20 Desember, 2009

About your BMI

For years, you've used 2 numbers to manage your weight — the fluctuating one on your bathroom scale and the one on the tag of your favorite pair of jeans.

And then there's the body mass index (BMI). Although much emphasis has been put on this number, the question is: How meaningful is it, really?

The truth is, BMI — a statistical measure of the relationship between a person's weight and height — is useful when generalizing about groups of people. It has been used to classify people as underweight, normal weight, overweight and obese.

An adult with a BMI between 18.5 and 24.9 is considered within the normal range, according to the National Institutes of Health (NIH) in Bethesda, Md.

The NIH says a BMI between 25 and 29.9 is considered overweight, and a BMI of 30 and above is considered obese. (Calculate your BMI here. You'll need to know your height and weight.)

Generally speaking, groups of people with BMIs of 25 and above face a higher risk of serious health problems such as type 2 diabetes, cardiovascular disease, certain cancers and many other conditions. Risks are compounded as BMI increases.

But this number is not always accurate when applied to individuals, especially athletes, children, people who have lost muscle mass and the elderly. The biggest criticism of BMI is this: It fails to distinguish between muscle and fat. What's more, it doesn't measure body fat.

"BMI is a way of estimating your density," but it doesn't consider how your body's put together," says Stephen G. Rice, M.D., Ph.D., director of the Jersey Shore Sports Medicine Center in Neptune, N.J. "If you had huge muscles, you'd weigh more since muscles are dense," he says. Therefore, it's important to look at a person rather than just at his or her BMI number.

"Muscle is 15% heavier than fat," says Robert Girandola, Ph.D., an associate professor of kinesiology at the University of Southern California (USC) and a nutrition and obesity expert. "So if you do resistance training and are very active in sports, it's possible your BMI may be high while your body fat is low."

Therefore, based solely on his BMI, a muscular athlete like Arnold Schwarzenegger in his prime would be defined as obese.

Looking just at BMI is problematic for another group as well — postmenopausal women who lose muscle mass as they age. In those cases, a low BMI may underestimate a woman's body fat. "I have a patient whose BMI is 23" — well within the normal range, says Zhaoping Li, M.D., an associate professor of clinical medicine at the University of California, Los Angeles Center for Human Nutrition and its director for clinical research.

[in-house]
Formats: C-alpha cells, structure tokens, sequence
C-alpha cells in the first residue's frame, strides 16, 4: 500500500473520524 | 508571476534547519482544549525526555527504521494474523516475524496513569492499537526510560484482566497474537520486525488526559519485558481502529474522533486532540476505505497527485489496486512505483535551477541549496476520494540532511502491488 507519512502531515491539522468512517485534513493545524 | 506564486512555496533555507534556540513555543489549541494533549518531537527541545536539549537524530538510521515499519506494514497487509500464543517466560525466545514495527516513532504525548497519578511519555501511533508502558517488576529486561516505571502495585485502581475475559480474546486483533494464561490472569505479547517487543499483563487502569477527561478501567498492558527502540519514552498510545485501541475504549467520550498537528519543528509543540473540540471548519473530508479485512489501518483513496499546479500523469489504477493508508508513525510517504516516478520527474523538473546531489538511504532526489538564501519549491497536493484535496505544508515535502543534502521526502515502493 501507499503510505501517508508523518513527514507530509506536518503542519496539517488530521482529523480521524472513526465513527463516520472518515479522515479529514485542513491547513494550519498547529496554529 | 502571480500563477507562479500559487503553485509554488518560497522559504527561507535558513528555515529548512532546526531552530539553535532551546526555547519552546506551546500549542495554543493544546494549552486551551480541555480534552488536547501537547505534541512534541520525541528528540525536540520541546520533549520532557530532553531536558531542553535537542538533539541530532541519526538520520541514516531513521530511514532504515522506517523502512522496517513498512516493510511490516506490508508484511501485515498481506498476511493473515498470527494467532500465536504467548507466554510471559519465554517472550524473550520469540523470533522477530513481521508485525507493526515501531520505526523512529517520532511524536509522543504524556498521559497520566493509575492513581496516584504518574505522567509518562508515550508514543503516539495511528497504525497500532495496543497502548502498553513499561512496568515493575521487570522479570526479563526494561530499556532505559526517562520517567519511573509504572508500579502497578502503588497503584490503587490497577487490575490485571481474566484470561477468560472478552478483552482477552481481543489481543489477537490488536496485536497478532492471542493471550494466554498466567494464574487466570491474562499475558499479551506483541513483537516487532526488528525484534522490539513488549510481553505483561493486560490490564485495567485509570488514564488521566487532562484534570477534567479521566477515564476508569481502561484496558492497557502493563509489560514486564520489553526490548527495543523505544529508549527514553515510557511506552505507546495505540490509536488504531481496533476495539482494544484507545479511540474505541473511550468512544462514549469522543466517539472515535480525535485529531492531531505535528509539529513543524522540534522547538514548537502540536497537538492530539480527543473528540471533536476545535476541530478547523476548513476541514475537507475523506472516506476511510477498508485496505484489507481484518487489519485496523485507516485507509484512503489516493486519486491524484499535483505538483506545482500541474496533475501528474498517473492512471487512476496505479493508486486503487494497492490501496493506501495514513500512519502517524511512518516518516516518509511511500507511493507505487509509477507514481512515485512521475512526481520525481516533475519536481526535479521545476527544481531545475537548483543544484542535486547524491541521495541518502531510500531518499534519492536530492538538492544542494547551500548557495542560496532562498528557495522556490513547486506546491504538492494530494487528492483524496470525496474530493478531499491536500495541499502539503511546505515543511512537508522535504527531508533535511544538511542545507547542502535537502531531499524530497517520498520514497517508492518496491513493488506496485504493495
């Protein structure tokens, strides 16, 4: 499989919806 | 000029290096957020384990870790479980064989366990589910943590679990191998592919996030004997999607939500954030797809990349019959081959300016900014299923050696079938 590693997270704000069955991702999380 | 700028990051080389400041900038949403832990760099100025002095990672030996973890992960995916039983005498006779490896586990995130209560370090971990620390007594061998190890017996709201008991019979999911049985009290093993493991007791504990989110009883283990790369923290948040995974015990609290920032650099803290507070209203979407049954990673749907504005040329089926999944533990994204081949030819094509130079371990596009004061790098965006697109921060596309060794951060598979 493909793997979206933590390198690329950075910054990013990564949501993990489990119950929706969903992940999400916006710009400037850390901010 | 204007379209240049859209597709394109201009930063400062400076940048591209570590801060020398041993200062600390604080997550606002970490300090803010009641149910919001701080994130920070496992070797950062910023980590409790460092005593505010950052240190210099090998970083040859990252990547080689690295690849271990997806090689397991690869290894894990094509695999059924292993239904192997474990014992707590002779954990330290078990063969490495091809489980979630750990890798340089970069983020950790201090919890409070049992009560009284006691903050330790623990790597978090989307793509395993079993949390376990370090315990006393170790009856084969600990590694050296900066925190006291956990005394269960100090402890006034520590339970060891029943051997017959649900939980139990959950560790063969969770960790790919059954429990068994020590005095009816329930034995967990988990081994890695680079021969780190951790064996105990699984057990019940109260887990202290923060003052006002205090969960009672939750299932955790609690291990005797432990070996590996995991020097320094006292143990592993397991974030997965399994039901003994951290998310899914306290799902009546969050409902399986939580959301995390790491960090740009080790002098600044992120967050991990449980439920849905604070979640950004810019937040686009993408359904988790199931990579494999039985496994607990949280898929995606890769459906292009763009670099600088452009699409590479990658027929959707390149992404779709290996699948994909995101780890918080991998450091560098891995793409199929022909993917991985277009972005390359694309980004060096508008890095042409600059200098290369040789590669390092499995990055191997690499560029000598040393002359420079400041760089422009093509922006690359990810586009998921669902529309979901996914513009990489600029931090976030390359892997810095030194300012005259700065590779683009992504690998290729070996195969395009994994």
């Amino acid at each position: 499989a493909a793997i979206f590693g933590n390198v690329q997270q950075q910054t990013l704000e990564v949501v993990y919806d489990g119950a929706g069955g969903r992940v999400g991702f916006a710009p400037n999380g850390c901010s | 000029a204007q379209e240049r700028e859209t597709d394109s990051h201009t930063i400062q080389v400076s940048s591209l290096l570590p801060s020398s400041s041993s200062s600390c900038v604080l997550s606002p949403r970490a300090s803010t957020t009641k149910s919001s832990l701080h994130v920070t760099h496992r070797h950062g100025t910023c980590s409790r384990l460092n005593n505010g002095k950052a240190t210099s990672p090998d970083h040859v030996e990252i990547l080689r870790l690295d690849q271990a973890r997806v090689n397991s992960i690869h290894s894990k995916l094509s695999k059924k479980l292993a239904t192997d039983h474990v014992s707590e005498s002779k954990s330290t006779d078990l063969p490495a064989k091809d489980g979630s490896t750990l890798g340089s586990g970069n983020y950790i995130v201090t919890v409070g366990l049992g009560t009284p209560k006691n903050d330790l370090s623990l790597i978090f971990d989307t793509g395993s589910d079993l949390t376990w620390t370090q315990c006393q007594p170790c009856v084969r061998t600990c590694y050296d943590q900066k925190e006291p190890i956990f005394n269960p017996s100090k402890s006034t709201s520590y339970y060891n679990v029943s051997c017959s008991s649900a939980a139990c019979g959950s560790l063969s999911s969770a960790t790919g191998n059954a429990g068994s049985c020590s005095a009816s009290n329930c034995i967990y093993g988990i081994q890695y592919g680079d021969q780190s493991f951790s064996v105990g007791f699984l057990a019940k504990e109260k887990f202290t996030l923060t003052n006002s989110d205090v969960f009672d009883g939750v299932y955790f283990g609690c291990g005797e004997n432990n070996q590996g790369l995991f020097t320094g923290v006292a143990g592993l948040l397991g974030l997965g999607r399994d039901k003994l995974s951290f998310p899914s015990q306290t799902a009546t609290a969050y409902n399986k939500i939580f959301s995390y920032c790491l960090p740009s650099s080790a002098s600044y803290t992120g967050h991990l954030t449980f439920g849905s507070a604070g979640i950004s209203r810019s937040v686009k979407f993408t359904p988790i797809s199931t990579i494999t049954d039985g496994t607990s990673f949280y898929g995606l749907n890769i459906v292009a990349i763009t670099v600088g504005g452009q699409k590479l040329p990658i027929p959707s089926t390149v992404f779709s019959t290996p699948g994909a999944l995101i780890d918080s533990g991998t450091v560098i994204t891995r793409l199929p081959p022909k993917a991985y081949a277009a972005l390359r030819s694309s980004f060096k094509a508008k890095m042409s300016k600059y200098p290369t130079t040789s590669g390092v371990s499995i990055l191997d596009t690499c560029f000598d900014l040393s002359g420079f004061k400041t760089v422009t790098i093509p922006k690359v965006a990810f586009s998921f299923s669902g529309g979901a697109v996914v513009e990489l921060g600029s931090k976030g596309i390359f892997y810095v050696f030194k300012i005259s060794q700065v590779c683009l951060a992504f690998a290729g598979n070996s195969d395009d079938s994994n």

"But her body fat may be 39 [%]. She has no muscle." For women, the average body-fat percentage — remember, that's a different measure from BMI — is 25% to 31%. Thirty-two percent and higher is considered obese.

BMI also fails to consider where fat is deposited, which determines whether someone's body shape is identified as an apple or a pear. Generally, apples — those with excess abdominal fat — are more at risk for obesity- and heart-related health problems than those who are pear-shaped. Conversely, people who carry their fat on their thighs and buttocks have a lower incidence of health risks.

Ethnicity also must be taken into account. For instance, when compared with whites, Asians have lower BMIs but higher percentages of body fat, according to The American Journal of Clinical Nutrition. This means that Asians may be considered overweight with a BMI over 22.9

A better measure of fat

"We need some way of measuring body fat independent of BMI," Rice says. "The number alone without context is just a number." He points to more accurate tests of body composition like being weighed underwater and using calipers to measure skin fold thickness on various parts of the body.

Rather than simply estimating health risks related to body weight and shape, there is a simpler calculation that combines 2 easy-to-get numbers.

"For adults, a better tool is a combination of BMI and waist circumference," says Michael L.Goran, Ph.D., a professor of preventive medicine, physiology and biophysics at USC's Keck School of Medicine and associate director at its Institute for Health Promotion and Disease Prevention Research.

According to the Mayo Clinic's guidelines, women's waist measurements should be less than 35 inches, while men's should be less than 40 inches. If these figures are combined with BMI, together they can be a more accurate predictor of disease risk.

Taking action

To get a more accurate picture of your disease risk than BMI alone, follow these steps:

  • Measure the circumference of your waist at its widest part with your belly relaxed.